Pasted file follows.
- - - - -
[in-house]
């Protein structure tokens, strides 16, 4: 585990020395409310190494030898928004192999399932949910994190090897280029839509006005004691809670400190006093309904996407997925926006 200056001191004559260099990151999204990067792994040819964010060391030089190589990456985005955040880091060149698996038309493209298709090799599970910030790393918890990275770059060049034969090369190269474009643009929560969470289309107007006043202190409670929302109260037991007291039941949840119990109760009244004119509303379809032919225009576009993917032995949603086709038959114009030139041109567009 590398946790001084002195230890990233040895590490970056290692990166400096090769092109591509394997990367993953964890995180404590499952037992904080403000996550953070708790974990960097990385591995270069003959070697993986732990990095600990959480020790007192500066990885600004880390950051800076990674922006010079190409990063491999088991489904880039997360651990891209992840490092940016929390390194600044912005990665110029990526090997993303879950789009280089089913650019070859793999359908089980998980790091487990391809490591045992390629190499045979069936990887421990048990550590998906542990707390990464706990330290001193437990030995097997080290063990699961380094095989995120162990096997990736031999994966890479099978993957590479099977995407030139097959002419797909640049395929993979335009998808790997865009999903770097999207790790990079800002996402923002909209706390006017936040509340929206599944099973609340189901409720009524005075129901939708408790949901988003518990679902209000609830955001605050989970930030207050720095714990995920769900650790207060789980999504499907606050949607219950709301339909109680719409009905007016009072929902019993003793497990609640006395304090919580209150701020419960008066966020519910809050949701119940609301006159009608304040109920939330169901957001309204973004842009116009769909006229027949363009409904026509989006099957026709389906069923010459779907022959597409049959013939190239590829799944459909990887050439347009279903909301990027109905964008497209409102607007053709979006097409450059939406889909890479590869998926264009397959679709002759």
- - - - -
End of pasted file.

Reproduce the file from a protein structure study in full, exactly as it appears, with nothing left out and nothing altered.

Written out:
[in-house]
């Protein structure tokens, strides 16, 4: 585990020395409310190494030898928004192999399932949910994190090897280029839509006005004691809670400190006093309904996407997925926006 200056001191004559260099990151999204990067792994040819964010060391030089190589990456985005955040880091060149698996038309493209298709090799599970910030790393918890990275770059060049034969090369190269474009643009929560969470289309107007006043202190409670929302109260037991007291039941949840119990109760009244004119509303379809032919225009576009993917032995949603086709038959114009030139041109567009 590398946790001084002195230890990233040895590490970056290692990166400096090769092109591509394997990367993953964890995180404590499952037992904080403000996550953070708790974990960097990385591995270069003959070697993986732990990095600990959480020790007192500066990885600004880390950051800076990674922006010079190409990063491999088991489904880039997360651990891209992840490092940016929390390194600044912005990665110029990526090997993303879950789009280089089913650019070859793999359908089980998980790091487990391809490591045992390629190499045979069936990887421990048990550590998906542990707390990464706990330290001193437990030995097997080290063990699961380094095989995120162990096997990736031999994966890479099978993957590479099977995407030139097959002419797909640049395929993979335009998808790997865009999903770097999207790790990079800002996402923002909209706390006017936040509340929206599944099973609340189901409720009524005075129901939708408790949901988003518990679902209000609830955001605050989970930030207050720095714990995920769900650790207060789980999504499907606050949607219950709301339909109680719409009905007016009072929902019993003793497990609640006395304090919580209150701020419960008066966020519910809050949701119940609301006159009608304040109920939330169901957001309204973004842009116009769909006229027949363009409904026509989006099957026709389906069923010459779907022959597409049959013939190239590829799944459909990887050439347009279903909301990027109905964008497209409102607007053709979006097409450059939406889909890479590869998926264009397959679709002759």